What we can see in Michaels posts is a philosophical viewpoint that has no aversion to poverty and no concept of social responsibility.  As a human being, I cannot justify such a position rationally~ and I don't think it has been done, either.  Humanity has reached the point it is at despite our tribal and individualistic nature, not because of it~ and yet that is the exact same behavior that he seeks to advocate.  When considering the 'fairness' of the system we use, consider my previous description of the price of a coffee table~ add profit onto each item (except the wages of the workers) and consider that every entity or company that would perform the duties of creating that furniture, in the current system, profits.  Now, look at the end of the chain, where the consumer purchases it~ the profit cascades down through every hand that the product passes through except for the consumer.  They end up embracing all profits, paying all of those entities something for which they physically receive nothing~ and that money pools everywhere but on the end of the consumer.  Its a system purposefully designed to exploit the individual for the benefit of the producers.  Maybe if purchases were itemized in such a fashion people would begin to see how exploitative it can be.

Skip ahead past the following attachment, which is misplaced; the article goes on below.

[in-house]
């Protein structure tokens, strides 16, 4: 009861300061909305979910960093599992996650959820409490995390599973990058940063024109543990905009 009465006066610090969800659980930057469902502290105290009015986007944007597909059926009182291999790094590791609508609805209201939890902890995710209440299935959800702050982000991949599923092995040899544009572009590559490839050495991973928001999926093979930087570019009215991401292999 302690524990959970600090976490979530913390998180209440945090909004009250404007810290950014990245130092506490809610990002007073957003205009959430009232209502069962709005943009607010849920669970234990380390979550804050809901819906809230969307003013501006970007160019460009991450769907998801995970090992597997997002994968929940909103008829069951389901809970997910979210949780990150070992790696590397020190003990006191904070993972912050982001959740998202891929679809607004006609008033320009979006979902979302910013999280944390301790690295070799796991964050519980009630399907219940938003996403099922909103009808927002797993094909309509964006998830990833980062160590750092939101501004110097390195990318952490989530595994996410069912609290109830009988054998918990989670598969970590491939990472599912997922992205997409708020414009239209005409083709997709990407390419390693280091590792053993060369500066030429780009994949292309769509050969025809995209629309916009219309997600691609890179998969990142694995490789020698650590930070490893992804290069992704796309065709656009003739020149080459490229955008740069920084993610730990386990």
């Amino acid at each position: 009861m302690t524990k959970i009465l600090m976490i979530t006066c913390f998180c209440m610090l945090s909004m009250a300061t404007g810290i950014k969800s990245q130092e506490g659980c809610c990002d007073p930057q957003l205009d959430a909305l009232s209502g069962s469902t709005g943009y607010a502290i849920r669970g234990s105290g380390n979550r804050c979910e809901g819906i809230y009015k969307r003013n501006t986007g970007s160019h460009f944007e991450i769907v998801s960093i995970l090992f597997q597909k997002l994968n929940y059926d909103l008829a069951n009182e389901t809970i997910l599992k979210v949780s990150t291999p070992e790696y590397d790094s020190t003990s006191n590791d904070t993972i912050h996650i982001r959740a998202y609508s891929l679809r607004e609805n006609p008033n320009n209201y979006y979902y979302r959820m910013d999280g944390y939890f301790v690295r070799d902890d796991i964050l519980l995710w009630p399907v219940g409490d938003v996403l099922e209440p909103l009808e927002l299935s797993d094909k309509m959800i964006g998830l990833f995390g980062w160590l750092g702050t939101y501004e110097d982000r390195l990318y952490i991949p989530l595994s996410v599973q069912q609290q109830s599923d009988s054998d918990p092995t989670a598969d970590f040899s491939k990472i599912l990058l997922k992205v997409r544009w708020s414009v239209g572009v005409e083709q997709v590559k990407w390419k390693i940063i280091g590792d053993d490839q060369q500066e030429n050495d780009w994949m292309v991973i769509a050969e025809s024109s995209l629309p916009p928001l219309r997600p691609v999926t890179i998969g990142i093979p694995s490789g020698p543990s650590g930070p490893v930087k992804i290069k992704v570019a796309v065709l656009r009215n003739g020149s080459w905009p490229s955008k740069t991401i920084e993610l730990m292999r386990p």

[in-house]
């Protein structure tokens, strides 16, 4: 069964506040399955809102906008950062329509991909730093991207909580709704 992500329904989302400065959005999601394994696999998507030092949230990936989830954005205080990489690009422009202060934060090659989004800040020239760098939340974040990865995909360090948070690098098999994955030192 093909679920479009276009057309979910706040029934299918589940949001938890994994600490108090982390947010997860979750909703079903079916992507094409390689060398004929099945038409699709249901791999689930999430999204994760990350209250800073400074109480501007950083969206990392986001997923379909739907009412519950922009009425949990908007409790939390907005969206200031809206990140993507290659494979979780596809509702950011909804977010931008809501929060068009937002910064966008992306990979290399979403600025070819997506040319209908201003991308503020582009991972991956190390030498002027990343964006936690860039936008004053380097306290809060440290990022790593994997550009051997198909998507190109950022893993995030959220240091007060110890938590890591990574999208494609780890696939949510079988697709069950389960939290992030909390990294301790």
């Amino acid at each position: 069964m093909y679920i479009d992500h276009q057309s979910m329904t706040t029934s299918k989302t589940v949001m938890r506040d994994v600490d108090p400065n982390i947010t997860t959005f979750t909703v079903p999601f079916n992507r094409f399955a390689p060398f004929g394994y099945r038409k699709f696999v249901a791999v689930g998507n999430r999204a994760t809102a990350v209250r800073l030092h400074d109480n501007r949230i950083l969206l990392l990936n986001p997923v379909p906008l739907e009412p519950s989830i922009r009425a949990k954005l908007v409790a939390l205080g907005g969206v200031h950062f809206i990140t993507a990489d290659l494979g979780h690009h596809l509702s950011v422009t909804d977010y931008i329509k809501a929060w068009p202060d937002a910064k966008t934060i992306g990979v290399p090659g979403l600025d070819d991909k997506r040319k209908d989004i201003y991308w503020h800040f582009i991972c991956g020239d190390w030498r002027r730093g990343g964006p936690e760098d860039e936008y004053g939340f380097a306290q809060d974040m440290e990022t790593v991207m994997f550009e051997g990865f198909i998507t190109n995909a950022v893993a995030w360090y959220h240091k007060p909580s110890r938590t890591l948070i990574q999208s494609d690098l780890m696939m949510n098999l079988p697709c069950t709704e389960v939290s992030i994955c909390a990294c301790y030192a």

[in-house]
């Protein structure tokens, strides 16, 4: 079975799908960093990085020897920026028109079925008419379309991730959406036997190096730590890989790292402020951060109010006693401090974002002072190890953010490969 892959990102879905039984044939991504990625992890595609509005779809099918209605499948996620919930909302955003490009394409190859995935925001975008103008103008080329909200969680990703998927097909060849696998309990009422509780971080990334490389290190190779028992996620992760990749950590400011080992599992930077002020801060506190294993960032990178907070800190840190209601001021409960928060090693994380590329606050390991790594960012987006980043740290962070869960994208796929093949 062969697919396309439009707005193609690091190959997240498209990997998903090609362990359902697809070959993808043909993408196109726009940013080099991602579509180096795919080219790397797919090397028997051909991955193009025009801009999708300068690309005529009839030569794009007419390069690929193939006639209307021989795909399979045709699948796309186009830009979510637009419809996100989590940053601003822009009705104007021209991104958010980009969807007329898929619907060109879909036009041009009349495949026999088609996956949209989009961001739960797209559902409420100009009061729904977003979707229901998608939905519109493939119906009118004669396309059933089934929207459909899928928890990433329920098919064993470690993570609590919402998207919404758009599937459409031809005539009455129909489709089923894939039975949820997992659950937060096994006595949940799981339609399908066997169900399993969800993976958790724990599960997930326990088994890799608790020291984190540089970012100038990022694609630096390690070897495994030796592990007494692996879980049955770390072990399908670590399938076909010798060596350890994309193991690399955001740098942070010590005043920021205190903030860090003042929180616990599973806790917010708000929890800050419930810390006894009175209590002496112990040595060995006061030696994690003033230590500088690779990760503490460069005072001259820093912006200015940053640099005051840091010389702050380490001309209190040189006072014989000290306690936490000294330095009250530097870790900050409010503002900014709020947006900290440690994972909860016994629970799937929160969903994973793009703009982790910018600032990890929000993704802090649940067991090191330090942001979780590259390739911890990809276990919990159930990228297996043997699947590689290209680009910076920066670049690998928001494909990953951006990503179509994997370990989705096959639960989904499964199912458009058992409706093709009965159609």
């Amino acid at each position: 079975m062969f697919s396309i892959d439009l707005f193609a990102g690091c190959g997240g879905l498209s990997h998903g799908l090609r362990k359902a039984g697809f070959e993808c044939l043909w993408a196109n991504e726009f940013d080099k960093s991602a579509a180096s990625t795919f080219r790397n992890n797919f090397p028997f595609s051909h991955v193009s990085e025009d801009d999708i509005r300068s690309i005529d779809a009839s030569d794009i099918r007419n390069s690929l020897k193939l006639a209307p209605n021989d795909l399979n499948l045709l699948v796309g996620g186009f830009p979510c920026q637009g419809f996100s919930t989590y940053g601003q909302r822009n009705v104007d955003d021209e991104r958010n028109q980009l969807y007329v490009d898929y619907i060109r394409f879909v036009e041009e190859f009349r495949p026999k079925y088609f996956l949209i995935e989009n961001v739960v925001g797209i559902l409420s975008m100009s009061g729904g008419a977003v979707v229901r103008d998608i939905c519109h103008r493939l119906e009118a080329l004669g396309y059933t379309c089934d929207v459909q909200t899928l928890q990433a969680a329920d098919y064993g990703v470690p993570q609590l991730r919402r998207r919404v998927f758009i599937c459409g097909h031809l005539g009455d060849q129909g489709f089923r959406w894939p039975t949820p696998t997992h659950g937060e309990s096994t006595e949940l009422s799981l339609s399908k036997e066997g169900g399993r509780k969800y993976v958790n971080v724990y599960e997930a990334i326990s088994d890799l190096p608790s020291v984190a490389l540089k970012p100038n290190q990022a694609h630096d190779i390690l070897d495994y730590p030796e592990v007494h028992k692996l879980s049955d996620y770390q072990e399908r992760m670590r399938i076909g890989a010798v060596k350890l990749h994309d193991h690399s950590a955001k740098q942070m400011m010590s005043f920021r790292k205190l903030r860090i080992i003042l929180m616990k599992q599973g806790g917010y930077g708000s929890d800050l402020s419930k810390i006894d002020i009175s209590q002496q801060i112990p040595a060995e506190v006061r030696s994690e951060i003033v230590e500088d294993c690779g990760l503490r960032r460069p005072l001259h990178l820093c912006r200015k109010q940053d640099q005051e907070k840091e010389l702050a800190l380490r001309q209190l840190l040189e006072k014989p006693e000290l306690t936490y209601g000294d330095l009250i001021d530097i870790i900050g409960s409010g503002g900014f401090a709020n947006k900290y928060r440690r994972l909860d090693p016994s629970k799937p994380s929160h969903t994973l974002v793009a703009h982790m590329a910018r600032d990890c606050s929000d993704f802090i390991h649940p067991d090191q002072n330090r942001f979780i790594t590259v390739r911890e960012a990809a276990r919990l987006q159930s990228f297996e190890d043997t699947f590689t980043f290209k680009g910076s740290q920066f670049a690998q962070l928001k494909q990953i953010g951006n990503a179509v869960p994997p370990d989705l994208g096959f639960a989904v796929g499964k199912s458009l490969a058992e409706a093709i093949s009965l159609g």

"ok, you want to buy this sofa.  let me make sure you agree to all of the costs~ do you agree to pay $10 above cost to the lumber company? ok.  Do you agree to pay $5 above cost to the transportation company for moving the lumber? ok.  do you agree to paying 15$ above cost to the rendering facility that cuts and stains the wood? ok.  Do you agree to pay $10 above cost to the transportation company that transports the material to the assembly plant? ok. Do you agree to pay 20$ above cost to the assembly plant? ok.  Do you agree to pay $10 above cost to the shipping company that moves the assembled sofa to the retail outlet? ok.  Do you agree to pay $30 above cost to the retail company for purchasing the sofa? ok.  Do you agree to pay $20 above cost to the bank who's going to loan you the money to purchase this sofa? ok.  Do you agree to pay $50 above cost to the company to send the sofa to your house? ok, great, we have a deal!


Why is it that I'm the only one this seems ridiculous to?

inb4 "its fair because they agreed to it"~ ignorant people agree to lots of things, it doesn't mean they are right.